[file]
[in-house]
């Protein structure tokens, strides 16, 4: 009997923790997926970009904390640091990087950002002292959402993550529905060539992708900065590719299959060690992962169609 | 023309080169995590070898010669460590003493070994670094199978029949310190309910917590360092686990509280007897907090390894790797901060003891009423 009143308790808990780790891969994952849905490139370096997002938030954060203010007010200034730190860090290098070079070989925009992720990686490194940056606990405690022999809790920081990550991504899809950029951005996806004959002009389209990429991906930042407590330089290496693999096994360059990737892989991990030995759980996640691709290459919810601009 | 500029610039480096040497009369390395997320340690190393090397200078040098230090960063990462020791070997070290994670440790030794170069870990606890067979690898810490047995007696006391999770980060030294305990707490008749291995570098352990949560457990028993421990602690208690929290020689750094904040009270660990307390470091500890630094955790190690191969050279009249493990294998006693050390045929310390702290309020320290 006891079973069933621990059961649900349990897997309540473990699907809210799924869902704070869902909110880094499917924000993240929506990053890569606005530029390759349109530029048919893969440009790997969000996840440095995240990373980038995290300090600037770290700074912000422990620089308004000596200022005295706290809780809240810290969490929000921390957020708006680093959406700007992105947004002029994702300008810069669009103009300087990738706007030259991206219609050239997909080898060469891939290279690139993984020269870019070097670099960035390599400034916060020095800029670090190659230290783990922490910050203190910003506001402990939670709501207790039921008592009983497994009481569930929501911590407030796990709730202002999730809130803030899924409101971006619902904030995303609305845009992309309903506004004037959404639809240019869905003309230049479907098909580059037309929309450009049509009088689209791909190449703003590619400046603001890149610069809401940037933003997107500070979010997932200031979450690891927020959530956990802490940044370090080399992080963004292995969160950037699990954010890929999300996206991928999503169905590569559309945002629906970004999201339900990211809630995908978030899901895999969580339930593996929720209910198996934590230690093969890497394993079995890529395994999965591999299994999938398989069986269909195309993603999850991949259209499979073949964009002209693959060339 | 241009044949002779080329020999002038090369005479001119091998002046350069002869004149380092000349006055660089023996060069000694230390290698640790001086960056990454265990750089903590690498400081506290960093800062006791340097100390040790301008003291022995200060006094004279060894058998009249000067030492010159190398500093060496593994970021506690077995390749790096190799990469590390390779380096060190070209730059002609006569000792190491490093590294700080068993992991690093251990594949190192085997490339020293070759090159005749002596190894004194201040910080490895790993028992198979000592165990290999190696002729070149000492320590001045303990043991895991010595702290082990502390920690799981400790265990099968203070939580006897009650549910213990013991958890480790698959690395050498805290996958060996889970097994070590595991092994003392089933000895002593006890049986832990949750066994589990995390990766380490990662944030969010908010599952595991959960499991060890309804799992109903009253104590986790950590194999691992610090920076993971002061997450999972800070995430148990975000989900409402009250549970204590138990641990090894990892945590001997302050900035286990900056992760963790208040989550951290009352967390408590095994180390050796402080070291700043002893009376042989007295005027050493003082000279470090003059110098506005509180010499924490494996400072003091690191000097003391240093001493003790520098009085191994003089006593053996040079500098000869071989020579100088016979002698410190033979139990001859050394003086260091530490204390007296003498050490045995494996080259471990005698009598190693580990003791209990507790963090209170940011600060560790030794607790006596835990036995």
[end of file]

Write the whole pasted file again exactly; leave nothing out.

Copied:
[in-house]
């Protein structure tokens, strides 16, 4: 009997923790997926970009904390640091990087950002002292959402993550529905060539992708900065590719299959060690992962169609 | 023309080169995590070898010669460590003493070994670094199978029949310190309910917590360092686990509280007897907090390894790797901060003891009423 009143308790808990780790891969994952849905490139370096997002938030954060203010007010200034730190860090290098070079070989925009992720990686490194940056606990405690022999809790920081990550991504899809950029951005996806004959002009389209990429991906930042407590330089290496693999096994360059990737892989991990030995759980996640691709290459919810601009 | 500029610039480096040497009369390395997320340690190393090397200078040098230090960063990462020791070997070290994670440790030794170069870990606890067979690898810490047995007696006391999770980060030294305990707490008749291995570098352990949560457990028993421990602690208690929290020689750094904040009270660990307390470091500890630094955790190690191969050279009249493990294998006693050390045929310390702290309020320290 006891079973069933621990059961649900349990897997309540473990699907809210799924869902704070869902909110880094499917924000993240929506990053890569606005530029390759349109530029048919893969440009790997969000996840440095995240990373980038995290300090600037770290700074912000422990620089308004000596200022005295706290809780809240810290969490929000921390957020708006680093959406700007992105947004002029994702300008810069669009103009300087990738706007030259991206219609050239997909080898060469891939290279690139993984020269870019070097670099960035390599400034916060020095800029670090190659230290783990922490910050203190910003506001402990939670709501207790039921008592009983497994009481569930929501911590407030796990709730202002999730809130803030899924409101971006619902904030995303609305845009992309309903506004004037959404639809240019869905003309230049479907098909580059037309929309450009049509009088689209791909190449703003590619400046603001890149610069809401940037933003997107500070979010997932200031979450690891927020959530956990802490940044370090080399992080963004292995969160950037699990954010890929999300996206991928999503169905590569559309945002629906970004999201339900990211809630995908978030899901895999969580339930593996929720209910198996934590230690093969890497394993079995890529395994999965591999299994999938398989069986269909195309993603999850991949259209499979073949964009002209693959060339 | 241009044949002779080329020999002038090369005479001119091998002046350069002869004149380092000349006055660089023996060069000694230390290698640790001086960056990454265990750089903590690498400081506290960093800062006791340097100390040790301008003291022995200060006094004279060894058998009249000067030492010159190398500093060496593994970021506690077995390749790096190799990469590390390779380096060190070209730059002609006569000792190491490093590294700080068993992991690093251990594949190192085997490339020293070759090159005749002596190894004194201040910080490895790993028992198979000592165990290999190696002729070149000492320590001045303990043991895991010595702290082990502390920690799981400790265990099968203070939580006897009650549910213990013991958890480790698959690395050498805290996958060996889970097994070590595991092994003392089933000895002593006890049986832990949750066994589990995390990766380490990662944030969010908010599952595991959960499991060890309804799992109903009253104590986790950590194999691992610090920076993971002061997450999972800070995430148990975000989900409402009250549970204590138990641990090894990892945590001997302050900035286990900056992760963790208040989550951290009352967390408590095994180390050796402080070291700043002893009376042989007295005027050493003082000279470090003059110098506005509180010499924490494996400072003091690191000097003391240093001493003790520098009085191994003089006593053996040079500098000869071989020579100088016979002698410190033979139990001859050394003086260091530490204390007296003498050490045995494996080259471990005698009598190693580990003791209990507790963090209170940011600060560790030794607790006596835990036995």